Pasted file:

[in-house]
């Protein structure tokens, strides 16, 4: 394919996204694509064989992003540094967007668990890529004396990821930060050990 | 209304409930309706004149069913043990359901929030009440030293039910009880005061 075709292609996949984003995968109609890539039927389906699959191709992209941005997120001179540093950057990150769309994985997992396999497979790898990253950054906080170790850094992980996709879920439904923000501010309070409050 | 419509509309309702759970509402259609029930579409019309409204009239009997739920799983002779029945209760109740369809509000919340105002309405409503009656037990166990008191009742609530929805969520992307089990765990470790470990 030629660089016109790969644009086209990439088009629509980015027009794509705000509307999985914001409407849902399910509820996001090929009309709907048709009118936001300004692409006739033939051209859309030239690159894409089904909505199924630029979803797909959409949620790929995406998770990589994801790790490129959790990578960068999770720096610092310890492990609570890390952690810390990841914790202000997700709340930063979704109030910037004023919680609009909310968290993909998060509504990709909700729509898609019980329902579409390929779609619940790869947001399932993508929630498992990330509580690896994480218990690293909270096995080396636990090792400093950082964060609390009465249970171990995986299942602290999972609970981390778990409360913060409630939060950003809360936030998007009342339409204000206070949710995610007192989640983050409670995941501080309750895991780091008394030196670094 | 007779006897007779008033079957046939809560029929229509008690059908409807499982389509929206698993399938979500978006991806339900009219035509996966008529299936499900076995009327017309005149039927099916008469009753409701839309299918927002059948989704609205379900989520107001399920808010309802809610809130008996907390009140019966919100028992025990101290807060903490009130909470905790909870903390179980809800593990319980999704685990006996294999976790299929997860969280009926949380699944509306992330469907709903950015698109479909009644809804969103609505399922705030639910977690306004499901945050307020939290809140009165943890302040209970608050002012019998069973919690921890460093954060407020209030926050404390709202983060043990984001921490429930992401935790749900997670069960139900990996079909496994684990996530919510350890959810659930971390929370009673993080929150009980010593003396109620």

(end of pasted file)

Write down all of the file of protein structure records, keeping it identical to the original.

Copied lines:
[in-house]
């Protein structure tokens, strides 16, 4: 394919996204694509064989992003540094967007668990890529004396990821930060050990 | 209304409930309706004149069913043990359901929030009440030293039910009880005061 075709292609996949984003995968109609890539039927389906699959191709992209941005997120001179540093950057990150769309994985997992396999497979790898990253950054906080170790850094992980996709879920439904923000501010309070409050 | 419509509309309702759970509402259609029930579409019309409204009239009997739920799983002779029945209760109740369809509000919340105002309405409503009656037990166990008191009742609530929805969520992307089990765990470790470990 030629660089016109790969644009086209990439088009629509980015027009794509705000509307999985914001409407849902399910509820996001090929009309709907048709009118936001300004692409006739033939051209859309030239690159894409089904909505199924630029979803797909959409949620790929995406998770990589994801790790490129959790990578960068999770720096610092310890492990609570890390952690810390990841914790202000997700709340930063979704109030910037004023919680609009909310968290993909998060509504990709909700729509898609019980329902579409390929779609619940790869947001399932993508929630498992990330509580690896994480218990690293909270096995080396636990090792400093950082964060609390009465249970171990995986299942602290999972609970981390778990409360913060409630939060950003809360936030998007009342339409204000206070949710995610007192989640983050409670995941501080309750895991780091008394030196670094 | 007779006897007779008033079957046939809560029929229509008690059908409807499982389509929206698993399938979500978006991806339900009219035509996966008529299936499900076995009327017309005149039927099916008469009753409701839309299918927002059948989704609205379900989520107001399920808010309802809610809130008996907390009140019966919100028992025990101290807060903490009130909470905790909870903390179980809800593990319980999704685990006996294999976790299929997860969280009926949380699944509306992330469907709903950015698109479909009644809804969103609505399922705030639910977690306004499901945050307020939290809140009165943890302040209970608050002012019998069973919690921890460093954060407020209030926050404390709202983060043990984001921490429930992401935790749900997670069960139900990996079909496994684990996530919510350890959810659930971390929370009673993080929150009980010593003396109620």